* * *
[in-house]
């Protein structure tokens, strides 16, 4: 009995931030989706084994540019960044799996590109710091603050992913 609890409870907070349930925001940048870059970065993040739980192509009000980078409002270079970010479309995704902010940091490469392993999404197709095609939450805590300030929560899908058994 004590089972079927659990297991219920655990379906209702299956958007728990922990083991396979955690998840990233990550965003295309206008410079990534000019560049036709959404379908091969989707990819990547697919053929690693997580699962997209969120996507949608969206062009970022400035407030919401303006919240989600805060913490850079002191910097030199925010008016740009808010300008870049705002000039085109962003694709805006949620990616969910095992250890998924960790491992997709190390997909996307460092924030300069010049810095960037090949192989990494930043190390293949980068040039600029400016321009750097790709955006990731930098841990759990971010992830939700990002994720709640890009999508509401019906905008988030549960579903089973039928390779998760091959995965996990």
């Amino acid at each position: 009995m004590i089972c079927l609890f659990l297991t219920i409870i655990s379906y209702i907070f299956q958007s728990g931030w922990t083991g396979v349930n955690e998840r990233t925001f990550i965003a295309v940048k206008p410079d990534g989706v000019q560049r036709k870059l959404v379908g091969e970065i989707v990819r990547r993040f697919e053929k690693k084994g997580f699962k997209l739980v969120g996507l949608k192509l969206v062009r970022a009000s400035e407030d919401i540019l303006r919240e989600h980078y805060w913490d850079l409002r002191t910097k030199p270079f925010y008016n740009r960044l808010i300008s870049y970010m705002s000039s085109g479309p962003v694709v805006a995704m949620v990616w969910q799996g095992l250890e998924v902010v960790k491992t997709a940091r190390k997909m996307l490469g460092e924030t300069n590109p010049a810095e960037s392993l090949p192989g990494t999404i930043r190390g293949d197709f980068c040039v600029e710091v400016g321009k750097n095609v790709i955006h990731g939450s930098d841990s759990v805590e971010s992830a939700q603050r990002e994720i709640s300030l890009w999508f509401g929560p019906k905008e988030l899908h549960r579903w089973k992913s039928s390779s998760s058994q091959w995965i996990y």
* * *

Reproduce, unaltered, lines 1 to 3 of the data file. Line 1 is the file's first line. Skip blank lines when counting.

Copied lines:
[in-house]
């Protein structure tokens, strides 16, 4: 009995931030989706084994540019960044799996590109710091603050992913 609890409870907070349930925001940048870059970065993040739980192509009000980078409002270079970010479309995704902010940091490469392993999404197709095609939450805590300030929560899908058994 004590089972079927659990297991219920655990379906209702299956958007728990922990083991396979955690998840990233990550965003295309206008410079990534000019560049036709959404379908091969989707990819990547697919053929690693997580699962997209969120996507949608969206062009970022400035407030919401303006919240989600805060913490850079002191910097030199925010008016740009808010300008870049705002000039085109962003694709805006949620990616969910095992250890998924960790491992997709190390997909996307460092924030300069010049810095960037090949192989990494930043190390293949980068040039600029400016321009750097790709955006990731930098841990759990971010992830939700990002994720709640890009999508509401019906905008988030549960579903089973039928390779998760091959995965996990």
């Amino acid at each position: 009995m004590i089972c079927l609890f659990l297991t219920i409870i655990s379906y209702i907070f299956q958007s728990g931030w922990t083991g396979v349930n955690e998840r990233t925001f990550i965003a295309v940048k206008p410079d990534g989706v000019q560049r036709k870059l959404v379908g091969e970065i989707v990819r990547r993040f697919e053929k690693k084994g997580f699962k997209l739980v969120g996507l949608k192509l969206v062009r970022a009000s400035e407030d919401i540019l303006r919240e989600h980078y805060w913490d850079l409002r002191t910097k030199p270079f925010y008016n740009r960044l808010i300008s870049y970010m705002s000039s085109g479309p962003v694709v805006a995704m949620v990616w969910q799996g095992l250890e998924v902010v960790k491992t997709a940091r190390k997909m996307l490469g460092e924030t300069n590109p010049a810095e960037s392993l090949p192989g990494t999404i930043r190390g293949d197709f980068c040039v600029e710091v400016g321009k750097n095609v790709i955006h990731g939450s930098d841990s759990v805590e971010s992830a939700q603050r990002e994720i709640s300030l890009w999508f509401g929560p019906k905008e988030l899908h549960r579903w089973k992913s039928s390779s998760s058994q091959w995965i996990y």